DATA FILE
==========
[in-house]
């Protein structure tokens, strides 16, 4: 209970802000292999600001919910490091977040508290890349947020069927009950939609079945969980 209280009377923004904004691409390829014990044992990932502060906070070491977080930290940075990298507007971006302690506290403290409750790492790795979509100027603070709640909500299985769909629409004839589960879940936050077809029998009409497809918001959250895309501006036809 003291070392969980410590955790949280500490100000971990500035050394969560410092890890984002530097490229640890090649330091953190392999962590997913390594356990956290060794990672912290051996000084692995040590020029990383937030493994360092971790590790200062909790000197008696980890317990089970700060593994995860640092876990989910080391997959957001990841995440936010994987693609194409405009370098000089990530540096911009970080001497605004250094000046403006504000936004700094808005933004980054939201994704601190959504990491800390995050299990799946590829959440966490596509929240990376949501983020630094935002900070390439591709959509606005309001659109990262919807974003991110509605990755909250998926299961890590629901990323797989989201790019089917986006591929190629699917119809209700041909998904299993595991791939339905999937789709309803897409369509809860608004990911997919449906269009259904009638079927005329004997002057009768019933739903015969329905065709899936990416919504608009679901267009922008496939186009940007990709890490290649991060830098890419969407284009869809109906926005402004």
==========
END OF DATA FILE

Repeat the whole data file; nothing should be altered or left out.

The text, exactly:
[in-house]
């Protein structure tokens, strides 16, 4: 209970802000292999600001919910490091977040508290890349947020069927009950939609079945969980 209280009377923004904004691409390829014990044992990932502060906070070491977080930290940075990298507007971006302690506290403290409750790492790795979509100027603070709640909500299985769909629409004839589960879940936050077809029998009409497809918001959250895309501006036809 003291070392969980410590955790949280500490100000971990500035050394969560410092890890984002530097490229640890090649330091953190392999962590997913390594356990956290060794990672912290051996000084692995040590020029990383937030493994360092971790590790200062909790000197008696980890317990089970700060593994995860640092876990989910080391997959957001990841995440936010994987693609194409405009370098000089990530540096911009970080001497605004250094000046403006504000936004700094808005933004980054939201994704601190959504990491800390995050299990799946590829959440966490596509929240990376949501983020630094935002900070390439591709959509606005309001659109990262919807974003991110509605990755909250998926299961890590629901990323797989989201790019089917986006591929190629699917119809209700041909998904299993595991791939339905999937789709309803897409369509809860608004990911997919449906269009259904009638079927005329004997002057009768019933739903015969329905065709899936990416919504608009679901267009922008496939186009940007990709890490290649991060830098890419969407284009869809109906926005402004």